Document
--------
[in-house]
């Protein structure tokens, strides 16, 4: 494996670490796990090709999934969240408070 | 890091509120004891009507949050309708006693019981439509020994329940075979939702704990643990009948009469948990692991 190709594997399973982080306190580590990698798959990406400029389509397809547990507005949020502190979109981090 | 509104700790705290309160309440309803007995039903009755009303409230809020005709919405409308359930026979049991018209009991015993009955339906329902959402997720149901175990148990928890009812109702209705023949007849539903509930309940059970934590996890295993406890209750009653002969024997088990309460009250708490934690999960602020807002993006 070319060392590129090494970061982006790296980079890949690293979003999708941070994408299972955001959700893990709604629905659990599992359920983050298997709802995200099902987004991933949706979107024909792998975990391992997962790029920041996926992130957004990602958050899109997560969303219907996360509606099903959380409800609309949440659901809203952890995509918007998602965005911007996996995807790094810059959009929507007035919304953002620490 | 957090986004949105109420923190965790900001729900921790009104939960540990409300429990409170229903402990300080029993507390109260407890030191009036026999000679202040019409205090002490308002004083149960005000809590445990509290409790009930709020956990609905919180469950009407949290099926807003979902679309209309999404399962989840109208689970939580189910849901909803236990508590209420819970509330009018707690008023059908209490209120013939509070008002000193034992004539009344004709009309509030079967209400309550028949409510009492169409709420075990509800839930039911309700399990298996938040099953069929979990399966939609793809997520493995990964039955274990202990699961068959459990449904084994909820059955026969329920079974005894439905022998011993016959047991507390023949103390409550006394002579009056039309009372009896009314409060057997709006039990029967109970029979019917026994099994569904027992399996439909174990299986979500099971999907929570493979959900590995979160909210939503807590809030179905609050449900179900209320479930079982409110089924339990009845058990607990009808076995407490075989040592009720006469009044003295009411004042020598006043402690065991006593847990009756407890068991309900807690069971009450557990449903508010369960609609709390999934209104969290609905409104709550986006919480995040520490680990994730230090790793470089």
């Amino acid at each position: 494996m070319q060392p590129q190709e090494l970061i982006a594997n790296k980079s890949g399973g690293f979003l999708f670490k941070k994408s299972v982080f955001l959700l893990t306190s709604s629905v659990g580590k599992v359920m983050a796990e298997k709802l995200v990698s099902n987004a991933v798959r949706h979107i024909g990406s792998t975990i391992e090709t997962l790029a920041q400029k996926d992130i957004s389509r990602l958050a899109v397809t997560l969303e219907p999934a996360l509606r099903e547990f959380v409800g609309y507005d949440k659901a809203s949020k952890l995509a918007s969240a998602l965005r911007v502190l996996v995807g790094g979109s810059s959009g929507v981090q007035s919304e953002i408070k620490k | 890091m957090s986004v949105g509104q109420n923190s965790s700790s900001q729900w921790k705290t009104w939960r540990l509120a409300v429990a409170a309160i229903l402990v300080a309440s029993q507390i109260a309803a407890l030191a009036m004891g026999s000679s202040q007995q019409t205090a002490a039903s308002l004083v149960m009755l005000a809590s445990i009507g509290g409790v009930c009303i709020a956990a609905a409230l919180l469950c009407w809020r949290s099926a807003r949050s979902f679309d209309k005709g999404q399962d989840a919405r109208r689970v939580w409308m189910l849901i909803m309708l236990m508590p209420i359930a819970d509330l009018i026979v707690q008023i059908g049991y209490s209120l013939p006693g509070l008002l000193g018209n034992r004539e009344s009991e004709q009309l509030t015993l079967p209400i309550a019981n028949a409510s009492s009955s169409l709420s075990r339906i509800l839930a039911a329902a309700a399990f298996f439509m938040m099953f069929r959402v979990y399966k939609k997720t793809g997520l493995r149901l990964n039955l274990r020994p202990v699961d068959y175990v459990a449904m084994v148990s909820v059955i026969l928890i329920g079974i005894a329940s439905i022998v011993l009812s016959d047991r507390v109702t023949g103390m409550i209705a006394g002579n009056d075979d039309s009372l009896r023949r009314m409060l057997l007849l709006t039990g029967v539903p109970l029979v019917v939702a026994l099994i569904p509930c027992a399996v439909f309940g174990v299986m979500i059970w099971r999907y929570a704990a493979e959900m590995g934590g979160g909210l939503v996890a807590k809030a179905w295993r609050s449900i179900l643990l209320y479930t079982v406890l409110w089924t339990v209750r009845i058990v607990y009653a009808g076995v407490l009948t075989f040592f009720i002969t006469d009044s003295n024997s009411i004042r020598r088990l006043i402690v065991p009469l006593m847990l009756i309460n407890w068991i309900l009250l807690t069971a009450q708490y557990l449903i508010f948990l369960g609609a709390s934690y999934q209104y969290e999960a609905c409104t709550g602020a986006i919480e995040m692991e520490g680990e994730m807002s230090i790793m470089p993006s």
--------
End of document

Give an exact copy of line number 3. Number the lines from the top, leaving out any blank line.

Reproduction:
């Amino acid at each position: 494996m070319q060392p590129q190709e090494l970061i982006a594997n790296k980079s890949g399973g690293f979003l999708f670490k941070k994408s299972v982080f955001l959700l893990t306190s709604s629905v659990g580590k599992v359920m983050a796990e298997k709802l995200v990698s099902n987004a991933v798959r949706h979107i024909g990406s792998t975990i391992e090709t997962l790029a920041q400029k996926d992130i957004s389509r990602l958050a899109v397809t997560l969303e219907p999934a996360l509606r099903e547990f959380v409800g609309y507005d949440k659901a809203s949020k952890l995509a918007s969240a998602l965005r911007v502190l996996v995807g790094g979109s810059s959009g929507v981090q007035s919304e953002i408070k620490k | 890091m957090s986004v949105g509104q109420n923190s965790s700790s900001q729900w921790k705290t009104w939960r540990l509120a409300v429990a409170a309160i229903l402990v300080a309440s029993q507390i109260a309803a407890l030191a009036m004891g026999s000679s202040q007995q019409t205090a002490a039903s308002l004083v149960m009755l005000a809590s445990i009507g509290g409790v009930c009303i709020a956990a609905a409230l919180l469950c009407w809020r949290s099926a807003r949050s979902f679309d209309k005709g999404q399962d989840a919405r109208r689970v939580w409308m189910l849901i909803m309708l236990m508590p209420i359930a819970d509330l009018i026979v707690q008023i059908g049991y209490s209120l013939p006693g509070l008002l000193g018209n034992r004539e009344s009991e004709q009309l509030t015993l079967p209400i309550a019981n028949a409510s009492s009955s169409l709420s075990r339906i509800l839930a039911a329902a309700a399990f298996f439509m938040m099953f069929r959402v979990y399966k939609k997720t793809g997520l493995r149901l990964n039955l274990r020994p202990v699961d068959y175990v459990a449904m084994v148990s909820v059955i026969l928890i329920g079974i005894a329940s439905i022998v011993l009812s016959d047991r507390v109702t023949g103390m409550i209705a006394g002579n009056d075979d039309s009372l009896r023949r009314m409060l057997l007849l709006t039990g029967v539903p109970l029979v019917v939702a026994l099994i569904p509930c027992a399996v439909f309940g174990v299986m979500i059970w099971r999907y929570a704990a493979e959900m590995g934590g979160g909210l939503v996890a807590k809030a179905w295993r609050s449900i179900l643990l209320y479930t079982v406890l409110w089924t339990v209750r009845i058990v607990y009653a009808g076995v407490l009948t075989f040592f009720i002969t006469d009044s003295n024997s009411i004042r020598r088990l006043i402690v065991p009469l006593m847990l009756i309460n407890w068991i309900l009250l807690t069971a009450q708490y557990l449903i508010f948990l369960g609609a709390s934690y999934q209104y969290e999960a609905c409104t709550g602020a986006i919480e995040m692991e520490g680990e994730m807002s230090i790793m470089p993006s």